Value Stock: What It Is, Examples, Pros and Cons

What Is a Value Stock?

A value stock refers to shares of a company that appears to trade at a lower price relative to its fundamentals, such as dividends, earnings, or sales, making it appealing to value investors.

A value stock can generally be contrasted with a growth stock.

Key Takeaways

  • A value stock is trading at levels that are perceived to be below its fundamentals.
  • Common characteristics of value stocks include high dividend yield, low P/B ratio, and a low P/E ratio.
  • A value stock typically has a bargain-price as investors see the company as unfavorable in the marketplace.

Value Stock

Understanding Value Stock

A value stock is a security trading at a lower price than what the company’s performance may otherwise indicate. Investors in value stocks attempt to capitalize on inefficiencies in the market, since the price of the underlying equity may not match the company’s performance.

Common characteristics of value stocks include high dividend yield, low price-to-book ratio (P/B ratio), and a low price-to-earnings ratio (P/E ratio). Investors can find value stocks using the "Dogs of the Dow" investing strategy by purchasing the 10 highest dividend-yielding stocks on the Dow Jones at the beginning of each year and adjusting the portfolio every year thereafter.

In contrast to value stocks, growth stocks are equities of companies with strong anticipated growth potential. A balanced, diversified portfolio will hold both value stock and growth stocks. Investment managers refer to these as a blend fund.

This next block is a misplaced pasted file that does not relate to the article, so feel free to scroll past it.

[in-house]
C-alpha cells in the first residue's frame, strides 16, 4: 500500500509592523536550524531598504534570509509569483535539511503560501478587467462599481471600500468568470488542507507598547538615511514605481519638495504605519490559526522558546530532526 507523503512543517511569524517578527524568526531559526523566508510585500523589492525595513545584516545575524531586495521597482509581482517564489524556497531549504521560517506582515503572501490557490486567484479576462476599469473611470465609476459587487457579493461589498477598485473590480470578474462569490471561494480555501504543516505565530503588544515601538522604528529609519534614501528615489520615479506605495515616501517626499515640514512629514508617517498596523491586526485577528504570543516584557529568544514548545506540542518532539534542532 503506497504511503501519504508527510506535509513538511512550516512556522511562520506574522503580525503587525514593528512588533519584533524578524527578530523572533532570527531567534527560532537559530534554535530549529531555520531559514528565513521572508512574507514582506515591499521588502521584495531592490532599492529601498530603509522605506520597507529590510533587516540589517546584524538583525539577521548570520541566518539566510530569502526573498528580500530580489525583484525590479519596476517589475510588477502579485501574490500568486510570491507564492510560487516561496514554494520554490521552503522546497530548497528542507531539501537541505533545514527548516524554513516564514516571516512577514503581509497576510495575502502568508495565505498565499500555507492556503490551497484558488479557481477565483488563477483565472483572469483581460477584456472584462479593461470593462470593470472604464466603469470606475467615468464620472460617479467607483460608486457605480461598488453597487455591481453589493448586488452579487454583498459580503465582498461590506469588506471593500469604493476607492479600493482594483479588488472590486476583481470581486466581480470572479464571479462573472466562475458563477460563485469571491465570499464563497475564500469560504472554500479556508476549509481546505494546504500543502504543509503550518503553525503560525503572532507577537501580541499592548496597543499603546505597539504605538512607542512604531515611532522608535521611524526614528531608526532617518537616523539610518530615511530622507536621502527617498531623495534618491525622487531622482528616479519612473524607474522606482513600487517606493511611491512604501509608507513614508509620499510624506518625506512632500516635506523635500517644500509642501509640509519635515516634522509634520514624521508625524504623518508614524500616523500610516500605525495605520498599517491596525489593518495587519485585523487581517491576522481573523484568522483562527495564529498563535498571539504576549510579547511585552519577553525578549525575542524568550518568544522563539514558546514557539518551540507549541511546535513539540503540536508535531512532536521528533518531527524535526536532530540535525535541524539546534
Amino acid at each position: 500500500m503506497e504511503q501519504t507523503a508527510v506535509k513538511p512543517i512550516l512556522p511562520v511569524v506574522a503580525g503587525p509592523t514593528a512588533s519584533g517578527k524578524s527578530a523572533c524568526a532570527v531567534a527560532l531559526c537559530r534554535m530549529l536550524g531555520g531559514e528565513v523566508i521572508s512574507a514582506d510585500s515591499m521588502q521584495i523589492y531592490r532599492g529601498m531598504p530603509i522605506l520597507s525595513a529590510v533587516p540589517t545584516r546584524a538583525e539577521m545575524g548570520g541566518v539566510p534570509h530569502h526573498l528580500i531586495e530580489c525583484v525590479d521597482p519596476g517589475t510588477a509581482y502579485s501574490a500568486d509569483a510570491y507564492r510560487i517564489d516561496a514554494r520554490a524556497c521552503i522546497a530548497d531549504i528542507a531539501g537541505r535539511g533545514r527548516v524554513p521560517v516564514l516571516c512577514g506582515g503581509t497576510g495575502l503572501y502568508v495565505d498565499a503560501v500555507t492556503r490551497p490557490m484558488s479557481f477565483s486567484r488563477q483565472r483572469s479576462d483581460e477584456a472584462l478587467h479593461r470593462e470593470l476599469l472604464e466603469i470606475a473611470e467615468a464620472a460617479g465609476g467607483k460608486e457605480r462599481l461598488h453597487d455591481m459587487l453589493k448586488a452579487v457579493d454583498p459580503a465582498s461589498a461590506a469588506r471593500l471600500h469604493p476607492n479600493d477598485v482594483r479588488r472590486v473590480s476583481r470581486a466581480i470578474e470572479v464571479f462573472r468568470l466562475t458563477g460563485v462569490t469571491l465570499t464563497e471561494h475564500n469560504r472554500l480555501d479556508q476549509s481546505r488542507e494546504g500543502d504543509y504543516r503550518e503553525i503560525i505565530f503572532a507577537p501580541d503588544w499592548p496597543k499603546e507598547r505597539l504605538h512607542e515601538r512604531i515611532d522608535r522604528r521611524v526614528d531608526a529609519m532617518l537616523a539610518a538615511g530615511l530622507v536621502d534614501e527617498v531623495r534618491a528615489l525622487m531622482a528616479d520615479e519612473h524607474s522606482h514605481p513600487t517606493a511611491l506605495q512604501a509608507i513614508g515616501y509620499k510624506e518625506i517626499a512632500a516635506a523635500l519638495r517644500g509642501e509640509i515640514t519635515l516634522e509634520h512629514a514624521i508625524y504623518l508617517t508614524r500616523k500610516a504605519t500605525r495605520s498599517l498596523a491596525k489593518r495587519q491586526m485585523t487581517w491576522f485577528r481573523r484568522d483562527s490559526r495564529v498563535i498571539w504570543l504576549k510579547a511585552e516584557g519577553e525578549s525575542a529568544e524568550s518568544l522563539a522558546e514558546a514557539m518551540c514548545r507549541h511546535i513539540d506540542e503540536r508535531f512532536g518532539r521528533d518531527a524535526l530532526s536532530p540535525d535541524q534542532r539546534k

How to Spot Value Stocks

A value stock will have a bargain-price as investors see the company as unfavorable in the marketplace. Typically, a value stock has an equity price lower than the stock prices of companies in the same industry. Value stocks may also sit within a sector that trades at a discount to the broader market.

Negative publicity relating to unsatisfactory earnings reports or legal problems are indicators of a value stock as the market will negatively view the company’s long-term prospects. A value stock will most likely come from a mature company with a stable dividend issuance that is temporarily experiencing adverse events. However, companies that have recently issued equities have high-value potential as many investors may be unaware of the entity.

Risk and Return of Value Stocks

For all their potential upsides, value stocks are considered riskier than growth stocks because of the skeptical attitude the market has toward them. For a value stock to turn profitable, the market must alter its perception of the company, which is considered riskier than a growth entity developing. For this reason, a value stock is typically more likely to have a higher long-term return than a growth stock because of the underlying risk.

A value stock may need some time to emerge from its undervalued position. The risk of investing in a value stock is that this emergence may never materialize.

Example of Value Stocks

As of June 2019, large money center banks represent value stocks. Bank of America Corporation (BAC), JPMorgan Chase & Co. (JPM), Wells Fargo & Company (WFC), and Citigroup Inc. (C) all trade at a significant discount to the market based on earnings. For example, Citigroup has a P/E ratio of 9.67 compared to 19.12 for the average S&P 500 company.

Investors can gain exposure to a portfolio of value stocks using exchange-traded funds (ETFs). Three of the largest value ETFs based on assets under management (AUM) include the Vanguard Value Index Fund ETF (VTV), the iShares Russell 1000 Value ETF (IWD), and the iShares S&P 500 Value ETF (IVE). All three funds are specifically designed to track the price and yield performance of U.S. large-cap value stocks.

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